Jim Lawson is a public school teacher for Bay District Schools, A. Crawford Mosley High School, Panama City, FL. He has over 29 years of teaching experience, and for the last 16 years has been the district’s in-school suspension (ISS) teacher for middle and high school students. He has developed and implemented a “model for structure” featuring a behavioral rubric for the purpose of assessing individual student performance in the ISS classroom. Jim has enjoyed an eight-year record of success by teaching over 6,000 students how to monitor their daily, individual behavior and performance. Regular, special needs, and gifted students have been successful in this program. His model has been featured on the Education World web site, in dropout prevention books, and local newspapers, and on television. He is nationally recognized for his leadership skills and expertise in addressing school safety and dropout prevention issues.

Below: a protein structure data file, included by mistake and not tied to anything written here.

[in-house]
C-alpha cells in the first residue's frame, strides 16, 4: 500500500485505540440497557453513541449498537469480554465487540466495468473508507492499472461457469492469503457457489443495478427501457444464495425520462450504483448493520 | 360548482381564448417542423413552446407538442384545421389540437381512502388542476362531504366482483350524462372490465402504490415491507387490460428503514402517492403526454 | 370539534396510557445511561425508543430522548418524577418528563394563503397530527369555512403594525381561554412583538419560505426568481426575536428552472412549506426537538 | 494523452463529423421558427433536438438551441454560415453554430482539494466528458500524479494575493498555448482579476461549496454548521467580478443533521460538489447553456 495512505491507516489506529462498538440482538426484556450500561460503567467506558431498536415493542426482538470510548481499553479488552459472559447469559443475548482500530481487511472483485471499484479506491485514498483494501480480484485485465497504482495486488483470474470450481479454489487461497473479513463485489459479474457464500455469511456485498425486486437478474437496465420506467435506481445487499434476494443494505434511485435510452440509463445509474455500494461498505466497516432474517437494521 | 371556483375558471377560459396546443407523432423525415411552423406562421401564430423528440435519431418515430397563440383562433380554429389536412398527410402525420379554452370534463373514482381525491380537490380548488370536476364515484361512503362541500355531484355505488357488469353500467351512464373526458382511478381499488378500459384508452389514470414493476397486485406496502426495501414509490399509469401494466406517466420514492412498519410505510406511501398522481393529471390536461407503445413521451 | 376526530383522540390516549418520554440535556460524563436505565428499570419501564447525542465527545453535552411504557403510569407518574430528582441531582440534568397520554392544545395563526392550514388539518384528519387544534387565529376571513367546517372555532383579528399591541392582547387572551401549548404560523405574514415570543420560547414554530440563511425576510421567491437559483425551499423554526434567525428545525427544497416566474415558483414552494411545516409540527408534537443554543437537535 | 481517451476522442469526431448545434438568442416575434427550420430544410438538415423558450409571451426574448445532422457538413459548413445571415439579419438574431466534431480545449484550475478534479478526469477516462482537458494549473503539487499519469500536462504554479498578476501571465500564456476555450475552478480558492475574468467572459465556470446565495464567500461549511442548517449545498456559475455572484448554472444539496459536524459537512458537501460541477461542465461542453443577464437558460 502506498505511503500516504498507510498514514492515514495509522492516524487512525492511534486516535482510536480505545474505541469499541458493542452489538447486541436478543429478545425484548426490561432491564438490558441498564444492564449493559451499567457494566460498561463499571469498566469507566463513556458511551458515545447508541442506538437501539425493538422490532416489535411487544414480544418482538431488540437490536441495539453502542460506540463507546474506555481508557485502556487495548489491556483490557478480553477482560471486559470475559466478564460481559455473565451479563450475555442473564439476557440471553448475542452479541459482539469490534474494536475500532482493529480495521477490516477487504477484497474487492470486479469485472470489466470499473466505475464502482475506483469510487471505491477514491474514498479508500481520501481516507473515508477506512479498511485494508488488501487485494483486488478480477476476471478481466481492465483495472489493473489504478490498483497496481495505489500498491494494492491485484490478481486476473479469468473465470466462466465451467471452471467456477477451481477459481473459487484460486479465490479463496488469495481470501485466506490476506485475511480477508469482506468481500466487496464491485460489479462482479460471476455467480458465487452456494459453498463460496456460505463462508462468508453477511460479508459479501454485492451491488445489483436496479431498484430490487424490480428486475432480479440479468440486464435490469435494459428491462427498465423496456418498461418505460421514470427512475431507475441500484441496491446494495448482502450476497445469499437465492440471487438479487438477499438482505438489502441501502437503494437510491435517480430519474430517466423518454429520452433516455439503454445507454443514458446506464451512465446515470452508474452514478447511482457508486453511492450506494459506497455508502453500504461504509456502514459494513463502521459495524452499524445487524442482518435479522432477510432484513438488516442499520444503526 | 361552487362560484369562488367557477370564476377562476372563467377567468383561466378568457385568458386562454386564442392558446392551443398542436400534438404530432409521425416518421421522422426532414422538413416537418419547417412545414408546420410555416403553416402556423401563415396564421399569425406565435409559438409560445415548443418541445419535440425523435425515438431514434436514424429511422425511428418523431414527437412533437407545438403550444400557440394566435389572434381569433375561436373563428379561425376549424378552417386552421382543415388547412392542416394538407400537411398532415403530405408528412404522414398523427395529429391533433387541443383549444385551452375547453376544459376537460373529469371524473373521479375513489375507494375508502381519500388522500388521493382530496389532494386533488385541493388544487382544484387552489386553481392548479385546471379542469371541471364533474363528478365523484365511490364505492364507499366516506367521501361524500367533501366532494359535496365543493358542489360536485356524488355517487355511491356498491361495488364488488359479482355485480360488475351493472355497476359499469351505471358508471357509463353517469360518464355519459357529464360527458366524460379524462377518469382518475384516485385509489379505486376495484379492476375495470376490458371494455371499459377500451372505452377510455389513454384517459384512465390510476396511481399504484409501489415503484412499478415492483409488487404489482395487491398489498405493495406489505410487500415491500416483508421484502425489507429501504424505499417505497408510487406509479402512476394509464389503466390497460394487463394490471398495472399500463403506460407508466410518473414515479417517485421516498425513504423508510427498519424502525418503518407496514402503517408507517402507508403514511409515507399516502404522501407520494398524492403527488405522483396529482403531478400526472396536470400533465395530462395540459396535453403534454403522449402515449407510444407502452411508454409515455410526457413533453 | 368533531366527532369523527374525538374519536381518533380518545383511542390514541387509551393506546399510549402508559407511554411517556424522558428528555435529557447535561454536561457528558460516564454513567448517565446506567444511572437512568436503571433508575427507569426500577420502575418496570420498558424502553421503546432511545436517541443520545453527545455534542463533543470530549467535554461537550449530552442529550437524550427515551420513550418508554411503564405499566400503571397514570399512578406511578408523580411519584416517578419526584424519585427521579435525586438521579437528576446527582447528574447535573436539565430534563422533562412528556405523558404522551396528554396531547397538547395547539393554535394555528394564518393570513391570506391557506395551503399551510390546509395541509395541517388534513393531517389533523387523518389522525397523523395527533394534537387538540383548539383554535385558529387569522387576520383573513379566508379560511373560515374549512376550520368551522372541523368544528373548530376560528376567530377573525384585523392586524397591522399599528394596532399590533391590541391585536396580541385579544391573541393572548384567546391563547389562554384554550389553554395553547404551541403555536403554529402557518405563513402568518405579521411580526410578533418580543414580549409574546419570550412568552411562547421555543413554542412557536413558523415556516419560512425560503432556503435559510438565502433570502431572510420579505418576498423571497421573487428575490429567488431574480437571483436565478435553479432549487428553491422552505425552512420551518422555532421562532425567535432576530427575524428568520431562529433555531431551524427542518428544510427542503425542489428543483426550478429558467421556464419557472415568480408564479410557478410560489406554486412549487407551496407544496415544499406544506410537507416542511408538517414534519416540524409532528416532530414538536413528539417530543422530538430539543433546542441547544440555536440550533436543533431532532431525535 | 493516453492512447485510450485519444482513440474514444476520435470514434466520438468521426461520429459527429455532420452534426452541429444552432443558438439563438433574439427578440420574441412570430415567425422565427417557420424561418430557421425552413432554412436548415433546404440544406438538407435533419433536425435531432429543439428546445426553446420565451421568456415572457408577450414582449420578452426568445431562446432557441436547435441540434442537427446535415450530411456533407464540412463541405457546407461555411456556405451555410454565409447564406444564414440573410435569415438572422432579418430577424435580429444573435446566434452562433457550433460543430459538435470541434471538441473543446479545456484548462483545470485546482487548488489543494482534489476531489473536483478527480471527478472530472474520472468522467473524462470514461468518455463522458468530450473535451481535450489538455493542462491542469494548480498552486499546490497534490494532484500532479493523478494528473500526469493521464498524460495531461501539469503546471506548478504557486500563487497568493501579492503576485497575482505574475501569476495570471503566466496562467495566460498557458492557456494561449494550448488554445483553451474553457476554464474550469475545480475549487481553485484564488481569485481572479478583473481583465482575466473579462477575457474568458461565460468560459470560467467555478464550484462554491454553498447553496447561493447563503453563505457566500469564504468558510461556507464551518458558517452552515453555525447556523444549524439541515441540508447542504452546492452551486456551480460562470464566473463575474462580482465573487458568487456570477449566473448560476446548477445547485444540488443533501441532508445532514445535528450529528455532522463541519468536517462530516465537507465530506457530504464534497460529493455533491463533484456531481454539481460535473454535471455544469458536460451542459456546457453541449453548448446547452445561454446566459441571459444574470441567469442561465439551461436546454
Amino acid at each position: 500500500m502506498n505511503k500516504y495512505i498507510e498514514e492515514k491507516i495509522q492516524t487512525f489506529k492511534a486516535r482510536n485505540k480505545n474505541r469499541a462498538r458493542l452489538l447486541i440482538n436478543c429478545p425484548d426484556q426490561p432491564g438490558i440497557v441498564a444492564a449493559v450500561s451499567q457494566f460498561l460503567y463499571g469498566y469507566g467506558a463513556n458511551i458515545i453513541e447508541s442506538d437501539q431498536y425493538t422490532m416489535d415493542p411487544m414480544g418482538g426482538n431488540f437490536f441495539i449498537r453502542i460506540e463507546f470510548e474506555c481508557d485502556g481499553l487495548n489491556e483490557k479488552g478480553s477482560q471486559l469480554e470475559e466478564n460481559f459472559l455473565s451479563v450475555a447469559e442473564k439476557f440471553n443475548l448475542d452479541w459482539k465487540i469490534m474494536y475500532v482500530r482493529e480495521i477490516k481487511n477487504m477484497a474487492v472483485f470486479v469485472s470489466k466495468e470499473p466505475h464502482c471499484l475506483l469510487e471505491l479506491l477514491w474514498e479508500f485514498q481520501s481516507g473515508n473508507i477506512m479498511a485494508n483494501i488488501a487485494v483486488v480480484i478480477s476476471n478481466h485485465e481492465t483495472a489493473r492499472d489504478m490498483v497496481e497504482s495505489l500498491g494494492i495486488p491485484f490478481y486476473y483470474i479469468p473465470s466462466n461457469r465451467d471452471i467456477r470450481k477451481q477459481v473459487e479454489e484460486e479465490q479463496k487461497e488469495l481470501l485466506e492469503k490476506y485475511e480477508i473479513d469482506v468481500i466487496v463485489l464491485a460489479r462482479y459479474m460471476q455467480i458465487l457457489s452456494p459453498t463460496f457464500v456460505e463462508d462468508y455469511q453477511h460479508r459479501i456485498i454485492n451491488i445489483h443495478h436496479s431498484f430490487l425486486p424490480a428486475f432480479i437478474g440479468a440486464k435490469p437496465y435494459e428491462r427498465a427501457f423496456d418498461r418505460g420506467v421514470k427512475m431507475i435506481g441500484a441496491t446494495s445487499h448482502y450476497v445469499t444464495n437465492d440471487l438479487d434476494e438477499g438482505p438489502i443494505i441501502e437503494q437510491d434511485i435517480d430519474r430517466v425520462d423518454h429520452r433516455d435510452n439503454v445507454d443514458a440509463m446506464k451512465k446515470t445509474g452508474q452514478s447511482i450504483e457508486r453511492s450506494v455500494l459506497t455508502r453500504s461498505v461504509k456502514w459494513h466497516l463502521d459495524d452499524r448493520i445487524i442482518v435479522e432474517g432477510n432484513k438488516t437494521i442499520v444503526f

Dr. Norman W. Shearin, Jr.
Vance County Schools, Henderson, North Carolina

Dr. Norman W. Shearin, Jr. is Superintendent of Vance County Schools, Henderson, North Carolina. He has been a public school educator for 40 years. Dr. Shearin has been a math teacher, athletic coach, department head, assistant principal, high school principal, and deputy superintendent. He has worked to develop, promote and implement literacy in Vance County Schools. Dr. Shearin established the first alternative high school in the county, and has implemented a self-paced computer-based program for at-risk students. He was the original principal for the first cities-in-Schools National Program in Florida where his school reduced the dropout rate over nine years from 37% to 13%. Dr. Shearin’s motto is: “Programs do not change people, relationships do!”